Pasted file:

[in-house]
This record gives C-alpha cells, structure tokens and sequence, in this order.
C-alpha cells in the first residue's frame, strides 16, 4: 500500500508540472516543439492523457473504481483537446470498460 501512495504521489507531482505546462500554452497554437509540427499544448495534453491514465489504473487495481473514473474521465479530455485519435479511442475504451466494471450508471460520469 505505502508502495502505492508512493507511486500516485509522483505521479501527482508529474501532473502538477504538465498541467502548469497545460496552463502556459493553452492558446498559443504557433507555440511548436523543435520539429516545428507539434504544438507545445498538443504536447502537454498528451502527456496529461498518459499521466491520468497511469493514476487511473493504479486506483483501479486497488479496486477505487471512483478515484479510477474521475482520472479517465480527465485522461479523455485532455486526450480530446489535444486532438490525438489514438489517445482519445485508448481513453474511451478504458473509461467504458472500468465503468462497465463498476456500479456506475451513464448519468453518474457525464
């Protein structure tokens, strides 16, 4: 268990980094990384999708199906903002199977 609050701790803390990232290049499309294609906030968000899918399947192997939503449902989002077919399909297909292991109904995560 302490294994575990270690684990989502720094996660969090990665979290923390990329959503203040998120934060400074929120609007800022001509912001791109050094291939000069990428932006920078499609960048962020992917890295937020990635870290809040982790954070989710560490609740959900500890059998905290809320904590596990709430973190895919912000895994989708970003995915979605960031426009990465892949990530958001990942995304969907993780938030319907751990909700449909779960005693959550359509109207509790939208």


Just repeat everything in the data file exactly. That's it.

[in-house]
This record gives C-alpha cells, structure tokens and sequence, in this order.
C-alpha cells in the first residue's frame, strides 16, 4: 500500500508540472516543439492523457473504481483537446470498460 501512495504521489507531482505546462500554452497554437509540427499544448495534453491514465489504473487495481473514473474521465479530455485519435479511442475504451466494471450508471460520469 505505502508502495502505492508512493507511486500516485509522483505521479501527482508529474501532473502538477504538465498541467502548469497545460496552463502556459493553452492558446498559443504557433507555440511548436523543435520539429516545428507539434504544438507545445498538443504536447502537454498528451502527456496529461498518459499521466491520468497511469493514476487511473493504479486506483483501479486497488479496486477505487471512483478515484479510477474521475482520472479517465480527465485522461479523455485532455486526450480530446489535444486532438490525438489514438489517445482519445485508448481513453474511451478504458473509461467504458472500468465503468462497465463498476456500479456506475451513464448519468453518474457525464
């Protein structure tokens, strides 16, 4: 268990980094990384999708199906903002199977 609050701790803390990232290049499309294609906030968000899918399947192997939503449902989002077919399909297909292991109904995560 302490294994575990270690684990989502720094996660969090990665979290923390990329959503203040998120934060400074929120609007800022001509912001791109050094291939000069990428932006920078499609960048962020992917890295937020990635870290809040982790954070989710560490609740959900500890059998905290809320904590596990709430973190895919912000895994989708970003995915979605960031426009990465892949990530958001990942995304969907993780938030319907751990909700449909779960005693959550359509109207509790939208």